I decided to get a new bike through Cyclescheme as there were clear savings to be made. Fortunately my employers are very cycle-friendly (our bike park is indoors!) and they have already signed up to Cyclescheme previously.
Except, I ran into a problem: B'Twin is only sold in the UK by Decathlon, and it's a bit like Carrerra or Boardmans bikes are to Halfords. Decathlon is registered under Cyclescheme, but insisted that I had to call into one of their stores to make a Cyclescheme purchase.
In my case, that would've meant around a 6 hour round trip, adding probably well over £100 just in travelling costs to the picture, as well as using up a day's annual leave, just to call into the store to sign paperwork.
It get's better - some time after, when the bike was ready, I would've had to call in again to show photo ID of some sort, adding another £100 travel costs to the total.
Clearly this was senseless!
At this point I started looking around, specifically at the Carrera TdF from Halfords. Again an entry-level road bike, it had some good reviews, plus it was bright yellow, my favourite colour.
Except... it only had two chainrings, while the B'Twin is unusual in that it has three.
That extra chainring makes ALL the difference as I have two Cat 4 climbs on my 12 miles each way commute and the TdF reviews stated that it wasn't ideally geared for climbing.
After many emails and several phone calls, I finally received some great news from Mike, the Bikes Manager at Decathlon Surrey Quays in London: they'd sell me the B'Twin via Cyclescheme without me having to go into the store!
From that point onwards everything became almost a formality: work approved the request and after some time I received my Cyclescheme certificate (via email) and forwarded that to Decathlon.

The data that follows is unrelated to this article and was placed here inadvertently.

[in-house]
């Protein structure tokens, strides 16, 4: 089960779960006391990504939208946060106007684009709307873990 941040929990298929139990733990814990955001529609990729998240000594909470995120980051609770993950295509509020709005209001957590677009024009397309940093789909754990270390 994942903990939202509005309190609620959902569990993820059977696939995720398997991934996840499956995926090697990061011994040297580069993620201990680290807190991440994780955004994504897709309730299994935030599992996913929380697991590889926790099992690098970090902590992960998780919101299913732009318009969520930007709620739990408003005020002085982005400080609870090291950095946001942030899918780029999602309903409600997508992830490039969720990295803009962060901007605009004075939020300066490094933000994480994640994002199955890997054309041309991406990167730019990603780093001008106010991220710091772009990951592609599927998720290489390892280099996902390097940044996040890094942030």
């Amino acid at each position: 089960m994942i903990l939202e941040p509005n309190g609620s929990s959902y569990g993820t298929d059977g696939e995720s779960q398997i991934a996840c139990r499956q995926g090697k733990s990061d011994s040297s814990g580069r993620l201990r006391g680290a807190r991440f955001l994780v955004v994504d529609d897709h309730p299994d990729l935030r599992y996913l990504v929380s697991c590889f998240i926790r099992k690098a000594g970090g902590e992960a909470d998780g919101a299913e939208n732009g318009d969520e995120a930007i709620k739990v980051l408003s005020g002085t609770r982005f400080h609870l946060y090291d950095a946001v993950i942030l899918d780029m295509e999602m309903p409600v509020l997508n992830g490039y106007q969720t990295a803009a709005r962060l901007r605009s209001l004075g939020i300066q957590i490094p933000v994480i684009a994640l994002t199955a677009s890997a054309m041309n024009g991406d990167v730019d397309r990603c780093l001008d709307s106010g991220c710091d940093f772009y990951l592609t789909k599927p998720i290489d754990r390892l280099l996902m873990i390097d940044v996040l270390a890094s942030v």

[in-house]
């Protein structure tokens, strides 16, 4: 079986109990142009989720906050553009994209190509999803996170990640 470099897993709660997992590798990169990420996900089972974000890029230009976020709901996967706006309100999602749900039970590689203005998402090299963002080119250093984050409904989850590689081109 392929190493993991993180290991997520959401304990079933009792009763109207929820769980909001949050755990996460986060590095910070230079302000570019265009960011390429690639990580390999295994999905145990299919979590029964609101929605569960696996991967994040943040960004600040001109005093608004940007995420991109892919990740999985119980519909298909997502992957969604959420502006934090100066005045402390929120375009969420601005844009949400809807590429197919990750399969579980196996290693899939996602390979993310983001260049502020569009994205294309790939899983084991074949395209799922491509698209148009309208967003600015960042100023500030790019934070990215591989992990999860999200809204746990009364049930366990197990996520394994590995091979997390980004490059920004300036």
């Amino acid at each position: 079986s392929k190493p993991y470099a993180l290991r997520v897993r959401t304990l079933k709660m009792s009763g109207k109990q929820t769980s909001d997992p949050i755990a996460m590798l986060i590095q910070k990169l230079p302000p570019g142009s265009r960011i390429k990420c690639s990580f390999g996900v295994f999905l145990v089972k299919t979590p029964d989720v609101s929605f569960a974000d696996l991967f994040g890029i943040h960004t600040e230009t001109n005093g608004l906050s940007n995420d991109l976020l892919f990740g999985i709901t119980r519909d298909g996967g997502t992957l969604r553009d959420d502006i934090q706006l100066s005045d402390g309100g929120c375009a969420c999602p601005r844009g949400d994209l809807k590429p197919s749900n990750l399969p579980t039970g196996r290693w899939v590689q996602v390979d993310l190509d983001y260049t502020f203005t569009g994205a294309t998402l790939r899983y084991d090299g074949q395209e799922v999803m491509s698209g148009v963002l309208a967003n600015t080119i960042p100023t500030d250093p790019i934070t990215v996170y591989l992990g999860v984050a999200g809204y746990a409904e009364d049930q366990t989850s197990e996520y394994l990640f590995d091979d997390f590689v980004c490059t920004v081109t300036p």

Why the B'Twin you ask? Well, in addition to the triple chainring, I have some specific needs that were going to dictate what bike I get.
Rack: For starters, to me it'd be a fast commuter and not a competition bike, so it has to have support for fitting a rack to take my panniers. Both the Carrerra and the B'Twin ticked this box.
Mudguards: As a commuter, I need full mudguards. Again, both bikes support this and I've added Raceblades to my bike.
Cost/Value for money: I was price sensitive, especially to the point that this wouldn't be one of those only-ride-on-sunny-days bikes, but rather an everyday workhorse. I wouldn't feel comfortable putting a very expensive bike through that. I wanted something that offers quality but didn't cost the earth.
Trust the reviews: My friend Simon has exactly the same bike as what I got, and he raves about his. A review from somebody you know and trust means SO much more than an Internet review!
Heritage: I did some homework and it turns out B'Twin frames are built in Italy by Dedacciai. Just Google Dedacciai frames and see how much they cost! When you buy a B'Twin, you get a top-quality frame from an elite frame-builder, at a fraction of the usual price! Dedacciai also builds frames for Pantani, Cipollini, Petacchi and others. It turns out my cheapy bike has a rather good heritage.
Hills!: Yes, the ultimate clincher was the triple chainring. If my mind wasn't made up by anything else, this would've done the trick.
Now onto the bike itself. I haven't had it for all that long at all, and I'm still tweaking seat position, etc. to get it set up just right for me. So far I absolutely love it and I expect nothing will happen to change my mind about the bike.
I'll write a ride report once I've had more time to settle into the bike and in due course I'll have to change the tyres to something more puncture resistant.